My favorite color is indigo, and I use they/them pronouns: Why icebreakers should include pronouns

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Philly Nevada
Digital Imagery Specialist

Graphic by Philly Nevada/the Gateway

What’s your favorite color? What year are you? What’s your major? Icebreakers … they’re a favorite ritual of teachers, a gesture at building connections in the classroom. Yet, I’d say that UNO teachers and professors can do much better by adding one simple bit to their icebreaker routines: ask your students to share their pronouns, if they’re comfortable.

For some, this may seem like just the latest in frivolous trends to hop on the politically correct bandwagon. For others, like me, it’s a goodwill gesture toward creating a welcoming space and a sign of open-mindedness. I use “they, them, their” pronouns and identify as gender-nonconforming or nonbinary. It’s not a fact I bring up in casual conversation, but when I’m in a group setting in which most of us will at some point or another be referring to each other in the third person, I like to let people know. It’s not that I’ll get offended if someone says, “Philly had a great idea the other day. She wants to set the office coffee pot on fire.” I do want to set the office coffee pot on fire, but that’s beside the point. Most people apologize profusely when they realize they’ve misgendered me, but that’s not what I want. I just want them to know the tiny sting you feel when someone, without malice but also without conscientiousness, negates an essential part of you. A lot of tiny stings can build up in a semester’s worth of classes.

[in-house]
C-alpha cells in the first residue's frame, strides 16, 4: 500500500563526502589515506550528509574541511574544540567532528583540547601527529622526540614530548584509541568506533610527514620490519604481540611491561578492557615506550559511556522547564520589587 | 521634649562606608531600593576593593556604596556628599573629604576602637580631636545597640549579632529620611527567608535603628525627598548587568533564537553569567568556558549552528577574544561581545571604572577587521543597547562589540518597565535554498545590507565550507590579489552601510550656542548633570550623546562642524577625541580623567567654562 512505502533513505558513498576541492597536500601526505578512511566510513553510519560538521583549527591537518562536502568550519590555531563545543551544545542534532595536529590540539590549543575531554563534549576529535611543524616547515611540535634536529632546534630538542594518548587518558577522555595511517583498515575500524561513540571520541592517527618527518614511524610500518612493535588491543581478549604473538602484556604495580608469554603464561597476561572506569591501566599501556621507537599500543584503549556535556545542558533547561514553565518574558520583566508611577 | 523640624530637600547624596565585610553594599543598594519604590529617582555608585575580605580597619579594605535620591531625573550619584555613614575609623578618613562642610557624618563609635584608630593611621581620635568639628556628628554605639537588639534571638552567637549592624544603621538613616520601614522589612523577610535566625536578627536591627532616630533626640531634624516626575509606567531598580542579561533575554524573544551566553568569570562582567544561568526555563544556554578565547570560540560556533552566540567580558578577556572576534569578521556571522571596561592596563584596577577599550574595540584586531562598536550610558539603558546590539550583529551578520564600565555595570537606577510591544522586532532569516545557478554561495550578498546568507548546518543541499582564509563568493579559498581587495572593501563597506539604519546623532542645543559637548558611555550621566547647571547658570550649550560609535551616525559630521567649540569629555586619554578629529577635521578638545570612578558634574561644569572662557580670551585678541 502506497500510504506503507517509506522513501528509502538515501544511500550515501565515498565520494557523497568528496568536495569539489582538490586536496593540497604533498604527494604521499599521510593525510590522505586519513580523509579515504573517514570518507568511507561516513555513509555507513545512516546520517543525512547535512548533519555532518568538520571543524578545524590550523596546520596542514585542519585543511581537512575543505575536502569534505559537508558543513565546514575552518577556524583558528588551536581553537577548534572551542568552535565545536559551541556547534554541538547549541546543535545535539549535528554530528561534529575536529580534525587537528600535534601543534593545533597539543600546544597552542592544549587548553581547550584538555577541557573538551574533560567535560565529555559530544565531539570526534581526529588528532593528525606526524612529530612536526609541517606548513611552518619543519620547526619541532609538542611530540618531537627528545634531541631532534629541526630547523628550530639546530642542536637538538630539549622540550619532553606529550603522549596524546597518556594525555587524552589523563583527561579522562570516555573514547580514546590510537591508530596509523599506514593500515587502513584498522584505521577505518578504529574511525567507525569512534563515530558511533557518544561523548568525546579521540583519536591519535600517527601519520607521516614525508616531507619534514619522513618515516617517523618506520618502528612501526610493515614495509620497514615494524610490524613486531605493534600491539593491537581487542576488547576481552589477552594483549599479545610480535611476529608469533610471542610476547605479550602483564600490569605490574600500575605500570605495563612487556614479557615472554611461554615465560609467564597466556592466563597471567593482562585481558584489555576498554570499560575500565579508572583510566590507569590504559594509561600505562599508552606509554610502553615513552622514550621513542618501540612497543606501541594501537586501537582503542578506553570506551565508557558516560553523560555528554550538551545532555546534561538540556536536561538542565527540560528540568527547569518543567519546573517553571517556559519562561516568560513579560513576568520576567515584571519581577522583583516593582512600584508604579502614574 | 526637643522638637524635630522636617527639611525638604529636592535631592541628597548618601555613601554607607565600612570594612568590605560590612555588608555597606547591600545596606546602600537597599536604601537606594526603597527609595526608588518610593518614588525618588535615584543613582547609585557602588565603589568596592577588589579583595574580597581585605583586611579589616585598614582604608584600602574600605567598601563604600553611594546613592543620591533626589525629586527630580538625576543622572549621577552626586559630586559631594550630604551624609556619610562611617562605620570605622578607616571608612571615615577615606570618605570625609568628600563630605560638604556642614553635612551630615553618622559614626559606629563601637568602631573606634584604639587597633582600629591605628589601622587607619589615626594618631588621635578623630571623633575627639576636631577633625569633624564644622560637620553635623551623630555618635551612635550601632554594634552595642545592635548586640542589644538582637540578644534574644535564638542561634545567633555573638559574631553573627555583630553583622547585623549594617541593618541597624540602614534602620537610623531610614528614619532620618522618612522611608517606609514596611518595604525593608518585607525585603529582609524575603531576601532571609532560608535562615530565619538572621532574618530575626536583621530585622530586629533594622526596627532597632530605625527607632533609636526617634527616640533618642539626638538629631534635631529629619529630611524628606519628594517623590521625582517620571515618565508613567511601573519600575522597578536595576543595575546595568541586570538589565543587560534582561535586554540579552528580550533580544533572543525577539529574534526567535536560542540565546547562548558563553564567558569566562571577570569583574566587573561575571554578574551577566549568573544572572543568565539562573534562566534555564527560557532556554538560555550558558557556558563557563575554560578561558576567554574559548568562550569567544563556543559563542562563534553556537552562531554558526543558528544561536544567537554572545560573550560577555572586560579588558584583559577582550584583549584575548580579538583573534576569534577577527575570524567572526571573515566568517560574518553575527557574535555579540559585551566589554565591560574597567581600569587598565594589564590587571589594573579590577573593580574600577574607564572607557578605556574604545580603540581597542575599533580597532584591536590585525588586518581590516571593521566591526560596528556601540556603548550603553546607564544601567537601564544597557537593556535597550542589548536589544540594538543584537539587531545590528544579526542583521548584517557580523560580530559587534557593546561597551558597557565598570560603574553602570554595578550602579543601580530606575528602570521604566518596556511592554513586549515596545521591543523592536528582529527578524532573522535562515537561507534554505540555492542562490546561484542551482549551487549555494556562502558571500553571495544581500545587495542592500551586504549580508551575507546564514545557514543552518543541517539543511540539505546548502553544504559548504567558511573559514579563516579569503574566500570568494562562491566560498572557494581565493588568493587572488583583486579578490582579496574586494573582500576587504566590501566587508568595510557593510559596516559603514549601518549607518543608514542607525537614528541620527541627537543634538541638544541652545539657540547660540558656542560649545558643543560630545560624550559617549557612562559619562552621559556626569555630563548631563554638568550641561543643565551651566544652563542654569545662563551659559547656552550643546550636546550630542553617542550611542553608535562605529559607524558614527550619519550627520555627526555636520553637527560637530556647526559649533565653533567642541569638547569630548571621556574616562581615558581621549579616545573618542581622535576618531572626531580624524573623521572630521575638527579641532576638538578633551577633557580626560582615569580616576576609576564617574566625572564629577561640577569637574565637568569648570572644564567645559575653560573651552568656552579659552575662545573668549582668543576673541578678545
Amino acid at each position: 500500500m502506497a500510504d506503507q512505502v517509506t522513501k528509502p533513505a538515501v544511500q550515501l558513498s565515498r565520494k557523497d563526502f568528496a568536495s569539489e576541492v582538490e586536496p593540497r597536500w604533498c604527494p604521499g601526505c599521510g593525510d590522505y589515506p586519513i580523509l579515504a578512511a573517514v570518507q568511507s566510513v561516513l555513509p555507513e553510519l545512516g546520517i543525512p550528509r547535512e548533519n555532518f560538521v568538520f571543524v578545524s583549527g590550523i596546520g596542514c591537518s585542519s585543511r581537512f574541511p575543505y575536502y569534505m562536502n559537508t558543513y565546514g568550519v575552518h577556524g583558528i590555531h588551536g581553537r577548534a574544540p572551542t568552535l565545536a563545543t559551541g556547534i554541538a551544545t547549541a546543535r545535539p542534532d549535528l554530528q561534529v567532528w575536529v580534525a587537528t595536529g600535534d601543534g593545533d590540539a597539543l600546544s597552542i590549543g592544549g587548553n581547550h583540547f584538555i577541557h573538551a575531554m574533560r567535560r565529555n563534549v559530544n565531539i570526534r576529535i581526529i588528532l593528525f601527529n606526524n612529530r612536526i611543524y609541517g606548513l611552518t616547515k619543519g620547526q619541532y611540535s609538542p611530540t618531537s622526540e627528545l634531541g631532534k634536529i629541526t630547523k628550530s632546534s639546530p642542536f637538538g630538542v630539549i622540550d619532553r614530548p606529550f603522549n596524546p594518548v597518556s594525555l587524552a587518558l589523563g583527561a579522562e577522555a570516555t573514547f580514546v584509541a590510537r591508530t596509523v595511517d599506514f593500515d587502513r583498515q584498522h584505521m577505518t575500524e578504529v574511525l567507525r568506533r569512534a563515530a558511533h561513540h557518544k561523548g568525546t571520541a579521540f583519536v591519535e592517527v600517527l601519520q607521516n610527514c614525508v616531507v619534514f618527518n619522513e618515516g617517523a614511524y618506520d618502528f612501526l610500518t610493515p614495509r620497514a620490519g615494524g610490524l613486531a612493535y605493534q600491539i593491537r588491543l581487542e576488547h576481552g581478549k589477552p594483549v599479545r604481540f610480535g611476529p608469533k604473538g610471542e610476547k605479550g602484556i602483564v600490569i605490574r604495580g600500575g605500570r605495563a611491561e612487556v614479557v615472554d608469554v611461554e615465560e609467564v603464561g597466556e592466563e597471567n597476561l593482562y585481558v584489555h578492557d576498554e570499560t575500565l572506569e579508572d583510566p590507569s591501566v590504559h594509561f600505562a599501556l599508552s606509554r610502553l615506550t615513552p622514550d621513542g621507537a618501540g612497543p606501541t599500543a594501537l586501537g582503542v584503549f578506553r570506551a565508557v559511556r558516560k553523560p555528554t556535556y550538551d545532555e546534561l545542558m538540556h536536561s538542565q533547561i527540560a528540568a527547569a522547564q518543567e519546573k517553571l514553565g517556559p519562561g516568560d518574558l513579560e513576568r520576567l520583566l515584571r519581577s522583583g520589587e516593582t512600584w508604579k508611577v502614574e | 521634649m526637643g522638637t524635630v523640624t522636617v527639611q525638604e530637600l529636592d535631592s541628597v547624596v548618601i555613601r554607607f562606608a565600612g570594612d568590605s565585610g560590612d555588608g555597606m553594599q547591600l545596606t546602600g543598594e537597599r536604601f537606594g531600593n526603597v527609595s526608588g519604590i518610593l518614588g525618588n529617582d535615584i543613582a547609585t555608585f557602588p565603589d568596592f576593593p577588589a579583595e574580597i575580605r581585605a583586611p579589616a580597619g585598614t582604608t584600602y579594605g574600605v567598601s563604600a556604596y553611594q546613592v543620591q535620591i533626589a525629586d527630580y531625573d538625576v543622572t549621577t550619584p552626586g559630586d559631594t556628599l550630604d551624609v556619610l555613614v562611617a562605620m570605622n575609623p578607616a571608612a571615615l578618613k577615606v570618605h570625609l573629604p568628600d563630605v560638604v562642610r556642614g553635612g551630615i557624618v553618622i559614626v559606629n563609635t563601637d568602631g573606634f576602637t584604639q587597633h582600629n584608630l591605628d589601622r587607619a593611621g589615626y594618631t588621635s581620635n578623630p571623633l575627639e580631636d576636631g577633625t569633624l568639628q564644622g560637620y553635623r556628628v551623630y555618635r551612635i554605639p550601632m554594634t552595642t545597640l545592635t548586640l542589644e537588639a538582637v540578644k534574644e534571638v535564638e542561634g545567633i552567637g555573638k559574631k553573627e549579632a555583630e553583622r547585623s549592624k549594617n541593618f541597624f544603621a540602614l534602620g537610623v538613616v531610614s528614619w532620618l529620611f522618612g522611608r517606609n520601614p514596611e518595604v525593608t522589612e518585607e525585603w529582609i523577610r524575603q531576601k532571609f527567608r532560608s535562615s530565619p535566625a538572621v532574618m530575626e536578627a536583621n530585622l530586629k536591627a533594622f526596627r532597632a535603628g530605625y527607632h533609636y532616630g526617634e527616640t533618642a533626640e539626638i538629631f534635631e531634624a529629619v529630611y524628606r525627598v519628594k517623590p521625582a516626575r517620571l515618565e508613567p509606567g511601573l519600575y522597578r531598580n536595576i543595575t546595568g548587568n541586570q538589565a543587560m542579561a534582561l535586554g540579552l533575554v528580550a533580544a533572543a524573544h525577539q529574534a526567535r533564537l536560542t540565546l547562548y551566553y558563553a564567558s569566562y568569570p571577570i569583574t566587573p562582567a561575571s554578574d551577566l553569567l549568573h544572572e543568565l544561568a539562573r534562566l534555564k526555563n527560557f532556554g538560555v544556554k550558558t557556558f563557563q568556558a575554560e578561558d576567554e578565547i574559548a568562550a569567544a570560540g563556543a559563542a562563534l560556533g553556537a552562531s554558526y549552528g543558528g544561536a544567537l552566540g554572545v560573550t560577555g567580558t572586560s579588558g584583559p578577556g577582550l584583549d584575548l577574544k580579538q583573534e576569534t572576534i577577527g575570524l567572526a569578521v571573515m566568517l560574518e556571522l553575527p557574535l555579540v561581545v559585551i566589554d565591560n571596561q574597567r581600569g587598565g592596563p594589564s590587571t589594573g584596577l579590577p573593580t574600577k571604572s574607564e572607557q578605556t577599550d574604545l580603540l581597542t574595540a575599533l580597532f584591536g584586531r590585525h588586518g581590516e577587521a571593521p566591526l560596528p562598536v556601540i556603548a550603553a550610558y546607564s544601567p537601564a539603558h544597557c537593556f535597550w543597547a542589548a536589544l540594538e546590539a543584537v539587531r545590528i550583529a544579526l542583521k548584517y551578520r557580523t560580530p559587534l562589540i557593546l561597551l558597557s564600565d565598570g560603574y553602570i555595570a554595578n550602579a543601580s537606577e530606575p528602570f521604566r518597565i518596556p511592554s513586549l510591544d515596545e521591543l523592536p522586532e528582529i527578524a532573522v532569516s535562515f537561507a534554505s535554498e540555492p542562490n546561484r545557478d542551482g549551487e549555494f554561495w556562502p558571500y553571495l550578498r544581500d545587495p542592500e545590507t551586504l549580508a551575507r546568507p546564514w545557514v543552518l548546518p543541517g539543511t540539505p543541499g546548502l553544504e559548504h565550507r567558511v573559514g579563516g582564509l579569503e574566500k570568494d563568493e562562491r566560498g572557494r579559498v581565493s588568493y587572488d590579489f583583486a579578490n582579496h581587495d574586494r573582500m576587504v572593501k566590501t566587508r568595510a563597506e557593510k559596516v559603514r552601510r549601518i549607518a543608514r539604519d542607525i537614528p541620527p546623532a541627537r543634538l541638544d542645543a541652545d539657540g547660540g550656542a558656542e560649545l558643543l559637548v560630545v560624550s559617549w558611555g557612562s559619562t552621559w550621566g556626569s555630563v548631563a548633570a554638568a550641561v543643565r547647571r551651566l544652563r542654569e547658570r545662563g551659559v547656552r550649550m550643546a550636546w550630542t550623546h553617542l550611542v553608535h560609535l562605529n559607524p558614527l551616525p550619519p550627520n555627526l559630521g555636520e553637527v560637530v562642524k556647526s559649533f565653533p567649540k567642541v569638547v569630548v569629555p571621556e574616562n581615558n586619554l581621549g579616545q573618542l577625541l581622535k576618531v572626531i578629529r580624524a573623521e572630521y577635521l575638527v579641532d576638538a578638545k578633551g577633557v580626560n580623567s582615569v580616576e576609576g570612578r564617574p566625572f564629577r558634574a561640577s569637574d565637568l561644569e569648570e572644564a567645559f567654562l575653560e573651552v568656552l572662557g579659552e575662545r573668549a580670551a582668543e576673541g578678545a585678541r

The benefits of making space for people to share their pronouns doesn’t just benefit nonbinary people. It also benefits transgender people and people who don’t have what is considered to be “normal” gender expression. It allows space for people to affirm their identities and ask for respect. It’s also an opportunity for learning. It breaks down the implicit assumption of the presence of the gender binary. It presents itself as a teachable moment for those who have not had the fortune to expand their horizons. And what are we in college for, if not to expand those horizons?

So, if you feel so moved as to include pronouns in the list of mundane details in the icebreaker, here are a few tips for how to be normal around those with pronouns you aren’t used to using.

-Don’t freak out over misgendering someone. We get it. You’re so sorry. But making a fuss that we’ll feel obligated to calm by assuring you that it isn’t your fault is a way of putting additional burden on someone you’re already apologetic towards. Go, oops, insert the correct pronoun and move on quickly. If you deliberately misgender someone, obviously you should apologize profusely.

-Don’t complain about how hard it is. You should try constantly being denied your rights, being subjected to constant scrutiny and not afforded basic human dignity. That’s hard.

-Don’t out people outside the classroom. For the longest time, I’d use they/them in classes and she/her outside of classes, especially at my church. It was, and still is in certain situations, a safety issue. If you’re unsure, just ask.

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